is back! It will probably take a few weeks before that phrase doesn't appear near the top of every recap, after the iconic franchise's rousing return from a two-year hiatus with a new panel of judges on a new network.
But the more things change, the more they stay the same. And so far, season 16 has the exact same feel as the show we knew and loved for a decade of star making (and seasons 12 through 15).
The audition process is officially underway, with standouts like Alyssa Raghu and Dennis Lorenzo impressing judges Katy Perry, Lionel Richie and Luke Bryan during night one. That being said, my socks remained securely in place throughout the premiere.
You need some solid talent sprinkled throughout episode one, but that's not the focus in the beginning. It's all about the reintroduction of the series with a spotlight on the judges (and my growing man-crush on Luke Bryan ... he just makes me happy, and don't judge -- the heart wants what it wants), and you can save the best of the bunch for later.
The next batch of featured auditions comes from New York City, Savannah, Los Angeles and New Orleans, as the search for America's next superstar continues. The Idol hopefuls are said to include a shoe salesman from Washington DC, a construction worker from Southern California and a student from Louisiana. Do they have what it takes to earn a golden ticket?
The opening segment reminds us that Ryan Seacrest is in fact still hosting after he was noticeably lacking in screen time in the premiere, and then 15-year-old Mara Justine slays Rihanna's "Love on the Brain" while making a bunch of funny faces. If her name sounds familiar, it's because the Jersey girl made the Top 12 of America's Got Talent
back in 2014 when she was 11.
There's an assortment of youngsters, kicked off by 16-year-old Andrew Weaver's sweet and simple rendition of Ed Sheeran's "Thinking Out Loud." Griffin Tucker is only 15, but his take on The Beatles' "Lady Madonna" has Lionel afraid of the potential once he matures. Then 18-year-old Christina Jones manages to crush Gladys Knight's "You're the Best Thing That Ever Happened to Me" without snapping the rubber bands attached to her braces. And they're all going to the chocolate factory.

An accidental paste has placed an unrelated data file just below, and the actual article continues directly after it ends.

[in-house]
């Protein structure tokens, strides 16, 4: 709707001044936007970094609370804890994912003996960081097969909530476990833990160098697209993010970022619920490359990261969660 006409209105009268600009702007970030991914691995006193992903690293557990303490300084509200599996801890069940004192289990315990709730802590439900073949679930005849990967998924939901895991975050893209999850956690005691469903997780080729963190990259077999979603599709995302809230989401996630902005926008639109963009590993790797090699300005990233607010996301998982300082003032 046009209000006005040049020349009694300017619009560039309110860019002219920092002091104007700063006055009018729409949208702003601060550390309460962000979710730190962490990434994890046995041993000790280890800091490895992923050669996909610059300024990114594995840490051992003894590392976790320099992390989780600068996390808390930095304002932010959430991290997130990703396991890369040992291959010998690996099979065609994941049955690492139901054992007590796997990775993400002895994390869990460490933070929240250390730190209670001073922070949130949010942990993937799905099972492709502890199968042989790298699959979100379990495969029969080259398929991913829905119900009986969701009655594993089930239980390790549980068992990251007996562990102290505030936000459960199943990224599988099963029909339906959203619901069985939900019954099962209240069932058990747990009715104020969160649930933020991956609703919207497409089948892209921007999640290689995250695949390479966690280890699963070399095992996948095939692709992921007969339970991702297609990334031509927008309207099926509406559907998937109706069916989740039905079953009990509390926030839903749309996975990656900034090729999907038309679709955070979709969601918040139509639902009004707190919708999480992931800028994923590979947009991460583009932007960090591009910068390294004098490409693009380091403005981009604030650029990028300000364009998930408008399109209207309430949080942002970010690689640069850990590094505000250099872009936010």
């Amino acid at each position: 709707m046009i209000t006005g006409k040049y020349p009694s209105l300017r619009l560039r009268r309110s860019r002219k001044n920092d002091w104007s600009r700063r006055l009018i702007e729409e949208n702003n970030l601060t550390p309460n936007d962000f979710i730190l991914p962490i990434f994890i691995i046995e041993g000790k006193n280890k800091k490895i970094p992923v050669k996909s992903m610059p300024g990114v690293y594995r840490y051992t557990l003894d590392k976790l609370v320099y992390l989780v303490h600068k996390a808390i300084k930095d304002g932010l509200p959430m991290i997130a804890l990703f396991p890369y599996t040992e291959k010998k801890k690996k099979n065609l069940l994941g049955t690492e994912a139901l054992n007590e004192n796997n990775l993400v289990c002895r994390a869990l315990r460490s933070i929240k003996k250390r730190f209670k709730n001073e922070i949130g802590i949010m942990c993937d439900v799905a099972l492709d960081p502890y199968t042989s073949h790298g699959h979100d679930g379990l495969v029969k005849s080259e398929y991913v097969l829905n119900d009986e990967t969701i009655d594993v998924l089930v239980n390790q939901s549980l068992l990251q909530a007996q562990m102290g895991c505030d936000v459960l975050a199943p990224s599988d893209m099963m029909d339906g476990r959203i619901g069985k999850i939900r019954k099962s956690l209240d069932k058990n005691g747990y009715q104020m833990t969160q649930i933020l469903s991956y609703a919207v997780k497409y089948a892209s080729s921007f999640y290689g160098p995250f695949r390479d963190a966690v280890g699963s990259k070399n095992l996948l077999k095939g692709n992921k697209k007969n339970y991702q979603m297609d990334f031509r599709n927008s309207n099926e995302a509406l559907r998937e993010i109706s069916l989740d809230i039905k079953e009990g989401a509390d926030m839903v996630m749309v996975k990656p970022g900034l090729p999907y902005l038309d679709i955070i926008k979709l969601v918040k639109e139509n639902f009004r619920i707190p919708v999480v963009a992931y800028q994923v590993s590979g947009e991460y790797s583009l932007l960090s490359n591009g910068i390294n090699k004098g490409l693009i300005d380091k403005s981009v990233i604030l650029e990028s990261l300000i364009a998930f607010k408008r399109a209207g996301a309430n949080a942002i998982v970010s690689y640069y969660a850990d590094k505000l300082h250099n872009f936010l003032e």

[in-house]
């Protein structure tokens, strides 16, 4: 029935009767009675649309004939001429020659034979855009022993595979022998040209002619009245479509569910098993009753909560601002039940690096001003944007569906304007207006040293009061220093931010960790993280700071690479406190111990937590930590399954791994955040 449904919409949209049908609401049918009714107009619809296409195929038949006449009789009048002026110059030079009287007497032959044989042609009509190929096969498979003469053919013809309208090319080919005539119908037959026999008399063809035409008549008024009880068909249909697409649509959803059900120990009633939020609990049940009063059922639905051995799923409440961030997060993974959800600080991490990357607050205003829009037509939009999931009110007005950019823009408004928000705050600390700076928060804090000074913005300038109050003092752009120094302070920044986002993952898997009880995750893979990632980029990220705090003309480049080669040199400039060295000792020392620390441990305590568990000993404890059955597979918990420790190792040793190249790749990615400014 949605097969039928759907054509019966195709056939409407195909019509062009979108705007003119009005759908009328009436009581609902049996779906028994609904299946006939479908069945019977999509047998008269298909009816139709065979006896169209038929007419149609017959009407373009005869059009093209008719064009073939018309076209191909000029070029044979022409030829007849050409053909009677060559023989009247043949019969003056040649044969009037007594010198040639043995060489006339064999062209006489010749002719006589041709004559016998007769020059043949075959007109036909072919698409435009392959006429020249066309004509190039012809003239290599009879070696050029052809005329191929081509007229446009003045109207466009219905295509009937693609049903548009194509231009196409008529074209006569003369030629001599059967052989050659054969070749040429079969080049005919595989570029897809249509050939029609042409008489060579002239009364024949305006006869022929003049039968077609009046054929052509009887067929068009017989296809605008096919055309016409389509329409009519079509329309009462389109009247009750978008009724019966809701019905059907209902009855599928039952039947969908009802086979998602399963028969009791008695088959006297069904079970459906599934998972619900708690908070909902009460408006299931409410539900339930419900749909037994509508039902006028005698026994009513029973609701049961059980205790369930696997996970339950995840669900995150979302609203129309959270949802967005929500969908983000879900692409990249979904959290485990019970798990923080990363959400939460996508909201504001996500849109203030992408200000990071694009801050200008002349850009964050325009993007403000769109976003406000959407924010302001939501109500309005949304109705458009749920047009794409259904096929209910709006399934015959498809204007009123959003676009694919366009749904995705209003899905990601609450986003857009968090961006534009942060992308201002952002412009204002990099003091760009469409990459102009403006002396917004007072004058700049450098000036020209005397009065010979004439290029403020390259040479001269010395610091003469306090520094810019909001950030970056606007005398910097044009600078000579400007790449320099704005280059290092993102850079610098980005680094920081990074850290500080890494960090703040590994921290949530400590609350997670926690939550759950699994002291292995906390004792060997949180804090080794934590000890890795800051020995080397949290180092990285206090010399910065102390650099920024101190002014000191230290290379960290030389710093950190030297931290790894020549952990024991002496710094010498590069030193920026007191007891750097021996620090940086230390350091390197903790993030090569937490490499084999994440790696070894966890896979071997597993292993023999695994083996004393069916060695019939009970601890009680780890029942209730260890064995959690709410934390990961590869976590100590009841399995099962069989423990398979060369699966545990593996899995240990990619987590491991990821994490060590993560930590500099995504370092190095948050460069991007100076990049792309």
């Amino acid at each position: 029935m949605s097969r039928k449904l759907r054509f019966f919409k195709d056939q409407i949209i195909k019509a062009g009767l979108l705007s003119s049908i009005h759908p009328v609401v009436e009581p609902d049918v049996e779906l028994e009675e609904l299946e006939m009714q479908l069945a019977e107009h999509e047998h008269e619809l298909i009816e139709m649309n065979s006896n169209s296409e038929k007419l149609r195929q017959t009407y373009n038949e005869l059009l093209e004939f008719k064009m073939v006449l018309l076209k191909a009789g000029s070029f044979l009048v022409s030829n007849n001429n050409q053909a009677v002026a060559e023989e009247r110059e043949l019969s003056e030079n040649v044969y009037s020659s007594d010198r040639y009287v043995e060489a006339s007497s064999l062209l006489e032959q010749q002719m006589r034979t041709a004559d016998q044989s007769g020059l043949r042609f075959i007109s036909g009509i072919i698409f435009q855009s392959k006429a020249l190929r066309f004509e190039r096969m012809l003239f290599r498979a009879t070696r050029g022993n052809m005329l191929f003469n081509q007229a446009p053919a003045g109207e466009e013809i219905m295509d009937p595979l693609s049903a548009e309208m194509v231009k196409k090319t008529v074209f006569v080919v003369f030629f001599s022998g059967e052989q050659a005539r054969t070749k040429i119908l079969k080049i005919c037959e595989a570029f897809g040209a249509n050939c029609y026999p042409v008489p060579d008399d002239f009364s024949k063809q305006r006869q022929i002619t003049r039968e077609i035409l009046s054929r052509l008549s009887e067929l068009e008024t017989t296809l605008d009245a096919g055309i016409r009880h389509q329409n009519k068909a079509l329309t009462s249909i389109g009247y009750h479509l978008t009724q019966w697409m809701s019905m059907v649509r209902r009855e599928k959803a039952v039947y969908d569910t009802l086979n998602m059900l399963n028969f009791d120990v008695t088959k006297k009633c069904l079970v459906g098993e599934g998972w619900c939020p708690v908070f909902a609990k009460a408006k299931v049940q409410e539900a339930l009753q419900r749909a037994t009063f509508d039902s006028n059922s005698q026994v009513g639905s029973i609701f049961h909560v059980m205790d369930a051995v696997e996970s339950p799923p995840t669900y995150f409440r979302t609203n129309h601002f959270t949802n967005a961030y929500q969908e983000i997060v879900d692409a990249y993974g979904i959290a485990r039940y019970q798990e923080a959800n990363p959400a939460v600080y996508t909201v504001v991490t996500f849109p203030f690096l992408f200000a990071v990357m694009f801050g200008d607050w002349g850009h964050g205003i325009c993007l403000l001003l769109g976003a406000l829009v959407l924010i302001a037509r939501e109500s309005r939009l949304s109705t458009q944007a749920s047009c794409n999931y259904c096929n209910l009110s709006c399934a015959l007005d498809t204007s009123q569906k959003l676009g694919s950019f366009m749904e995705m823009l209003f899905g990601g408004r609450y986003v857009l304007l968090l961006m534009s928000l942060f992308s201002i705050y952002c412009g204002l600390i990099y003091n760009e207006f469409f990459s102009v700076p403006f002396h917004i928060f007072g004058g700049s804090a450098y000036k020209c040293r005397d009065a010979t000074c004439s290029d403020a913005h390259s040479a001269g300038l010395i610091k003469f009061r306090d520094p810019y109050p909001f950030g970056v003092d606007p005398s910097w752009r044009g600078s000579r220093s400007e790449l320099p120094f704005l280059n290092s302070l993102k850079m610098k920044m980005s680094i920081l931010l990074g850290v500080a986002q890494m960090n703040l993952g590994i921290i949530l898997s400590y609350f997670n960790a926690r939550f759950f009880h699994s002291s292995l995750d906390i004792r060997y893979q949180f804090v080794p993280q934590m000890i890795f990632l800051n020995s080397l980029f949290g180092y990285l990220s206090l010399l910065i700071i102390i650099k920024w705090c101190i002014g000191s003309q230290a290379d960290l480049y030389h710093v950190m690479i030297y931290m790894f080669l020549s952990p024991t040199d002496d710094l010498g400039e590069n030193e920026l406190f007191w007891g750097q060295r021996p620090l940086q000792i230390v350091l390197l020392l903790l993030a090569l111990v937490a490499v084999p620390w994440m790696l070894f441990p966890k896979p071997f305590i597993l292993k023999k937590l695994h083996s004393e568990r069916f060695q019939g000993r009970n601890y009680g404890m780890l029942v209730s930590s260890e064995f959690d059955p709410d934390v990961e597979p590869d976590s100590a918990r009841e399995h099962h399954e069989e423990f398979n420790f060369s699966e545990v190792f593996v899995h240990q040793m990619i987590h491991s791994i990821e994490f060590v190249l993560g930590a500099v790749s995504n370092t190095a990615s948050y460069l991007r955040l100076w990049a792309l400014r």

William Casanova is 26 and sells women's shoes, and his name is more of a concept that one bestowed by a parent. "My mom didn't give it to me, but that doesn't make it any less real," he quips before cracking jokes about making toe-less women feel beautiful to sell footwear.
Katy Perry claims she used to have jacked-up toes, but now they're in solid shape and among the Internet's best. Casanova is one of the best pure talents on Ray Charles' "A Song for You," but he needs to enunciate. I can barely make out a word he's singing, but damn if he doesn't sound good singing it. Luke, aka the real-life version of Eric Matthews, calls the performance "exactly what I signed up for," then Katy foots Casanova his ticket.
Michelle Sussett saunters in wearing short shorts and above-the-knee boots, and the native of Venezuela shakes her hips and twerks while belting out something in Spanish. Then she requests -- nay, orders -- the judges to dance. The guys are more than willing to participate, but Katy needs a bit more urging. She falls down, and her short dress makes an Idol censor a necessity.
Luke calls Michelle "a force to be reckoned with" and believes she might be the next Jennifer Lopez, but Katy isn't sure she can hang in this type of competition. It was a fun performance, but it kind of misses the point, in my opinion.